Train All The Things

A contest about machine learning

Tuesday, January 21, 2020 12:00 pm PST - Tuesday, April 7, 2020 12:00 pm PST Local time zone:
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Together with Digi-Key, Hackaday is proud to present the Train All the Things Contest. The goal is to come up with a project that uses Machine Learning in the weirdest, wildest way possible. As a subset of Artificial Intelligence, Machine Learning gives you access to do things that could never be accomplished before. Here's your chance to turn that power into something people will use every day - or never use at all! - and challenge yourself and your machine.

Thank you to everyone who entered! The winners for each category are the following:

Machine Learning on the Edge -- Intelligent Bat Detector

Machine Learning on the Gateway -- AI Powered Bull**** Detector

Artificial Intelligence Blinky -- Soldering Lightsaber

Machine Learning in the Cloud -- Hacking Wearables for Mental Health and More

How is this different than Artificial Intelligence? Artificial Intelligence encompasses Machine Learning in that it refers to all kinds of ways that machines can emulate human processing.

For the Train All The Things contest, we’re looking for the weird, the useful, the thing you'll use every day, and the thing you'll never use. Most of all, we’re looking for you to challenge yourself and your machine. 

You can write machine learning algorithms on many types of hardware: Beaglebone, NVdia Jetson Nano, Raspberry Pi, STM32, and Arduino. Machine Learning can encompass, among others, image classification, object detection, segmentation, speech processing, and color classification.

We’re looking for submissions in the following categories:

  • Machine Learning on the Edge -- 
    • This refers to systems which connect to the cloud, but are not part of it. Because machine learning involves powerful computers and often powerful GPUs, it is more cost-effective to share resources, and thus cloud computing is a good fit. This is where ML on the edge comes in -- you take a model that may have been trained in the cloud, and then run it on local hardware.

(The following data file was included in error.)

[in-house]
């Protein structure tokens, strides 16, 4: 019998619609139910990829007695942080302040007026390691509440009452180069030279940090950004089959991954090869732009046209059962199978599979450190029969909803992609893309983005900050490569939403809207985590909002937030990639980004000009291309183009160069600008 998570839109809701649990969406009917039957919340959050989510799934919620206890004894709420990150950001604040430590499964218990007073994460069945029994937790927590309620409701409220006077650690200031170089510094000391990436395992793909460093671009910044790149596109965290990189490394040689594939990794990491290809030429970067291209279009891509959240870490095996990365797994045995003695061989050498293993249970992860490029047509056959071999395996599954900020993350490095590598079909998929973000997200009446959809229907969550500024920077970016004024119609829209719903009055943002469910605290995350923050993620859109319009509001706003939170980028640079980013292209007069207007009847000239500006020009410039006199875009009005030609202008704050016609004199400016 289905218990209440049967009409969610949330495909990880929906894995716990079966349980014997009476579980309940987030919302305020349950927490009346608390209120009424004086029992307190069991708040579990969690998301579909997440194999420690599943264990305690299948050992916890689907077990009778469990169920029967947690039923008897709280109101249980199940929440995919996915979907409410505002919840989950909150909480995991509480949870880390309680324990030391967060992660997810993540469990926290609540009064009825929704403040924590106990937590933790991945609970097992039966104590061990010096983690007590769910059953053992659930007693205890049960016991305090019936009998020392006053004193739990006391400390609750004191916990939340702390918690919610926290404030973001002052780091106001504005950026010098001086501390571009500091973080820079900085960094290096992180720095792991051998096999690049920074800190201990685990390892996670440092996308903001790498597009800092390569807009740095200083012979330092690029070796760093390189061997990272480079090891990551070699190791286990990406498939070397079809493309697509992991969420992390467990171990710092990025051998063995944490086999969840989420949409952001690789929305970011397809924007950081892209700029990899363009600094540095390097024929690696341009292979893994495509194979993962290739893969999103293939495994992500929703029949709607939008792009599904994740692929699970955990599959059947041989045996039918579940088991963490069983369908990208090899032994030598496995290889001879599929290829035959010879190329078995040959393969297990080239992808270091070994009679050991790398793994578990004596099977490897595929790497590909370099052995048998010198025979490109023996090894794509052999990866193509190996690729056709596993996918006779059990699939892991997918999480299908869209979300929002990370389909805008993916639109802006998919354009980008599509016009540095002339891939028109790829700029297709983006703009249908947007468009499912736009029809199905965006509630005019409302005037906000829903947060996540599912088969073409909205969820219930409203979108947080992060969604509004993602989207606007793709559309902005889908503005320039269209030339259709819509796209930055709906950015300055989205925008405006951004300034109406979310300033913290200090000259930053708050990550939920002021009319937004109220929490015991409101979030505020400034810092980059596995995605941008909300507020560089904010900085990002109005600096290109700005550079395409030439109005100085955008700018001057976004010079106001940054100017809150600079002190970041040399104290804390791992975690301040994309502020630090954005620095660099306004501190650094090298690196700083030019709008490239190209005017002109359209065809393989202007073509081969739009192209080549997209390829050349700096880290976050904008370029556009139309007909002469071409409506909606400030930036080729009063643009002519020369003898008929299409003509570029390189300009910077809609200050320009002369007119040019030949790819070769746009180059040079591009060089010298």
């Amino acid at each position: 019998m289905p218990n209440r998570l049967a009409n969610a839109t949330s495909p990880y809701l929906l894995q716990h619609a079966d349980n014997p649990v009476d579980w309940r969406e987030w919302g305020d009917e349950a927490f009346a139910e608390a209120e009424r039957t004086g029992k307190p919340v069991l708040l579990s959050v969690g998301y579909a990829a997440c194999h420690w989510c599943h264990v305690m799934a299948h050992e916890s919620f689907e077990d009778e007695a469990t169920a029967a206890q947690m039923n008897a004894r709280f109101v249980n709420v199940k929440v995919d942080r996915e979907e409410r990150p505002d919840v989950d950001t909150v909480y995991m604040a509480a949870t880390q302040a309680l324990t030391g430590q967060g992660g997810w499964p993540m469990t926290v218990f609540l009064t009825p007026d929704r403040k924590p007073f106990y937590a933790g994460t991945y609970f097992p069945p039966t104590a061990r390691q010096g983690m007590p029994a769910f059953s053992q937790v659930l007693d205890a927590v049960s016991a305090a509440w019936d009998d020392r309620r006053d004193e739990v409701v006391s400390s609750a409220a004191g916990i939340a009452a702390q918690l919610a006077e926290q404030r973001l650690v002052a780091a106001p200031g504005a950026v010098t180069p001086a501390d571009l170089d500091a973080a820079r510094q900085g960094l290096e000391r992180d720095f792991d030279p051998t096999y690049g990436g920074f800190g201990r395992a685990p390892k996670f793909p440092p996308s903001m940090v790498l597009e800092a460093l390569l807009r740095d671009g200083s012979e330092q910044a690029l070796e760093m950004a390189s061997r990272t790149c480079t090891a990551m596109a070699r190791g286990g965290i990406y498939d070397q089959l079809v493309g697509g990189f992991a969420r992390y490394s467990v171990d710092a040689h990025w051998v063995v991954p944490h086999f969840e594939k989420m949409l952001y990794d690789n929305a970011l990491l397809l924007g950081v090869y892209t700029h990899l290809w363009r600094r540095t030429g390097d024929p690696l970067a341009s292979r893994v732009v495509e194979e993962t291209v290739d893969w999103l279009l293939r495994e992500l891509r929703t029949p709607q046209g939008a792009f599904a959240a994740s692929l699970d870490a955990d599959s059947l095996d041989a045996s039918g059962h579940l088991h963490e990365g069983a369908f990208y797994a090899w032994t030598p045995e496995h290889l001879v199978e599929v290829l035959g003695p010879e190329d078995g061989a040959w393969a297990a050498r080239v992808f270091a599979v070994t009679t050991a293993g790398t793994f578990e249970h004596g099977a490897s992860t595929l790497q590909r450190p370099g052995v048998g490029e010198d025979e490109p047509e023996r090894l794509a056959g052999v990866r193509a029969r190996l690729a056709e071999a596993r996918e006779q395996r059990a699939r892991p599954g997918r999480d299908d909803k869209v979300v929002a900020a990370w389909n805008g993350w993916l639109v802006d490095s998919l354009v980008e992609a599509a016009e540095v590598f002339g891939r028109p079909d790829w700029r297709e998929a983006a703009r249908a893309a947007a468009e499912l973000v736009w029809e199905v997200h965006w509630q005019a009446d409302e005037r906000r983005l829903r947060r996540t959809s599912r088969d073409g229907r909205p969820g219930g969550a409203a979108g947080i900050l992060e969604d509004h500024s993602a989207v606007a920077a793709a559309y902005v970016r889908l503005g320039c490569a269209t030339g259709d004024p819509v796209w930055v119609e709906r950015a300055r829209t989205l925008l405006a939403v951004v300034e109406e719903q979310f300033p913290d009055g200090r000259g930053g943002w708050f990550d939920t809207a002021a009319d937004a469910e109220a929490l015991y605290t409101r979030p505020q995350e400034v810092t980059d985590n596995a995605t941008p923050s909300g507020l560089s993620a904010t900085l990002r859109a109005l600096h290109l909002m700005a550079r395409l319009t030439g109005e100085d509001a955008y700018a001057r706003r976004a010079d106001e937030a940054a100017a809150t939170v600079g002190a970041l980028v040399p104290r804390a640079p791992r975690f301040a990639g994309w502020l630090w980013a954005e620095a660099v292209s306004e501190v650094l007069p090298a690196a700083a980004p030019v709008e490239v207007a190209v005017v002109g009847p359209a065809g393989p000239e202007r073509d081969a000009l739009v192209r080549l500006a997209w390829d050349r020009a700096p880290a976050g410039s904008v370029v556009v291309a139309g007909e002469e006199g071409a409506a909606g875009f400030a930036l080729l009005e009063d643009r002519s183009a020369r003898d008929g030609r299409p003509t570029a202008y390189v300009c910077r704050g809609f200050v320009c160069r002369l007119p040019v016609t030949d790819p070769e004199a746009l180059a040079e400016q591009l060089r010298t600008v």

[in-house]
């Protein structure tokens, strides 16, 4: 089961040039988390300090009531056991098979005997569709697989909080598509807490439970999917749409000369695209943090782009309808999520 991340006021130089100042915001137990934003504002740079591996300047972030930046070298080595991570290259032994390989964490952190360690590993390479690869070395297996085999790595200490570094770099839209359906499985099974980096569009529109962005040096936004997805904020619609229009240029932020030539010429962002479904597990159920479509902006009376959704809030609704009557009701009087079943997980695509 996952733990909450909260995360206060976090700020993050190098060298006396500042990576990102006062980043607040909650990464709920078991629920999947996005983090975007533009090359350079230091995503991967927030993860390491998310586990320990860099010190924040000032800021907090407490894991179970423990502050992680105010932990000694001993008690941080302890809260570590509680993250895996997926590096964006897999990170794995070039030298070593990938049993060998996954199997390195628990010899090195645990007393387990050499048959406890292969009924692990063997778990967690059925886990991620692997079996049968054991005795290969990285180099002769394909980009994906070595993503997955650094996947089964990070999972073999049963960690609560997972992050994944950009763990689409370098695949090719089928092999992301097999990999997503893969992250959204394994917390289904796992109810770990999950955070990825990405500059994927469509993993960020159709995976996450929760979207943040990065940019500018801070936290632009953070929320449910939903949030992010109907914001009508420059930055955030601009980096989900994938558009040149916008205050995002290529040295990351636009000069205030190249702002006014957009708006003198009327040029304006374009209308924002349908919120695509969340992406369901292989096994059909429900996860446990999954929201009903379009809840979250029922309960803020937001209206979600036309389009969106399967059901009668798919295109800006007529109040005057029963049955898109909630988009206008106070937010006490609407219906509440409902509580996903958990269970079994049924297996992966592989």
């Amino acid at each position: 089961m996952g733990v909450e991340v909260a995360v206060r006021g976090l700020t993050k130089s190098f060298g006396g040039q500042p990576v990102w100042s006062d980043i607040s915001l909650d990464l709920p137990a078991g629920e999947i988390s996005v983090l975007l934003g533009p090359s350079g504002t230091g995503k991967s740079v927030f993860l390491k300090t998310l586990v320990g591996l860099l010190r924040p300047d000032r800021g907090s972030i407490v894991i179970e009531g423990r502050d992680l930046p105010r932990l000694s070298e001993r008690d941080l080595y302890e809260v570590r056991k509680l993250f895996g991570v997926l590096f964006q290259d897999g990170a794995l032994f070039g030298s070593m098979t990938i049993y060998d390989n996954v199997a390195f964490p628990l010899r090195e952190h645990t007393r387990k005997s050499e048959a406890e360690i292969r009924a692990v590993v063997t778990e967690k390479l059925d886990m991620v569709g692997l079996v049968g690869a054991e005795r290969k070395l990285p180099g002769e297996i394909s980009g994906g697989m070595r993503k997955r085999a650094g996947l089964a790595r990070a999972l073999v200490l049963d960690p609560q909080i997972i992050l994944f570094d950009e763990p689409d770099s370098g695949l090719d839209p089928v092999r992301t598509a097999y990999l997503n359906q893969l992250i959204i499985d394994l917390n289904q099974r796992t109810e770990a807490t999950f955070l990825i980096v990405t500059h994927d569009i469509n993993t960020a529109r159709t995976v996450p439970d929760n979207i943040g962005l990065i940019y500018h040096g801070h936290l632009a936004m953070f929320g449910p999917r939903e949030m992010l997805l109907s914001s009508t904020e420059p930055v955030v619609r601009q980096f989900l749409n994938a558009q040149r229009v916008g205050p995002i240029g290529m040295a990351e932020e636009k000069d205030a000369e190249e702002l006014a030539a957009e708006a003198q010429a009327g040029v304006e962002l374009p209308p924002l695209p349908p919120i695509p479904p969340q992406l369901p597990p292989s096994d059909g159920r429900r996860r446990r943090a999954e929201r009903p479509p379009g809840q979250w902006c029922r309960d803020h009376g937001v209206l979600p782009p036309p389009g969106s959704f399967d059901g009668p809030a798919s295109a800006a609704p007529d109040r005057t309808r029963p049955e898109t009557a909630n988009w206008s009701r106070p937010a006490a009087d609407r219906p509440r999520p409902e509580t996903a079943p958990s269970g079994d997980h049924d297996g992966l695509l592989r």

• Machine Learning on the Gateway -- 
    • This category refers to running machine learning algorithms on a network gateway device. This has the advantage of a low-latency connection to the cloud, while also being able to perform real-time operations with fairly high throughput. This is a compromise between pure cloud-based machine learning, and pure edge-based machine learning, with some of the benefits and drawbacks of both.
  • Artificial Intelligence Blinky -- give Machine Learning a try for the first time by putting it on a simple microprocessor.
  • Machine Learning in the Cloud -- 
    • The cloud makes intelligence possible. AWS, Microsoft Azure, and Google Cloud Platform all offer many machine learning options that don't require a deep knowledge of machine learning theory

We found a few excellent projects on 

Using a Raspberry Pi and TensorFlow/Scikit in the cloud, Zach was able to use image analysis to determine which pets should be allowed access to the pet door!

The perfect blackjack robot uses OpenCV and a Raspberry Pi to beat the bank, every time!

An nVidia Jetson gives a batter the edge in knowing if a pitch will be in the strike zone! 

An Arduino 2560 and OpenCV were used to create a prosthetic hand that could intelligently determine the best way to grasp an object.

If you want to study a little bit before diving in, take a look at these courses: 

The 4 winners in the 4 categories above will receive $100 Tindie gift certificates (and potentially other prizes!). 

To get started, start a project on and upload your project. 

Contest runs noon January 21 to noon April 7th. All times are in Pacific Standard Time.

How to enter:  Show your project by documenting it as a new project on Once you have published your project, look in...

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Enjoy this contest?



Ahron Wayne wrote 02/24/2020 at 22:55 point

Maybe not an appropriate submission, but my project (LadyBug beefy, scanning motorized microscope) collects a gigantic amount of data that's *suitable* for machine learning. So if anyone wants 8 million macro pictures of rocks or fabric or whatnot, they're burning a hole in my hard drive... 

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Sven Dahlstrand wrote 01/25/2020 at 09:51 point

Regarding "give Machine Learning a try for the first time by putting it on a simple microprocessor."  What counts as a simple microprocessor? Are smartphones okay? 

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pierre wrote 01/22/2020 at 17:40 point

May we use the gapuino from Digikey ?

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pierre wrote 01/22/2020 at 17:45 point

I think it would be a very interesting platform for AI on battery.

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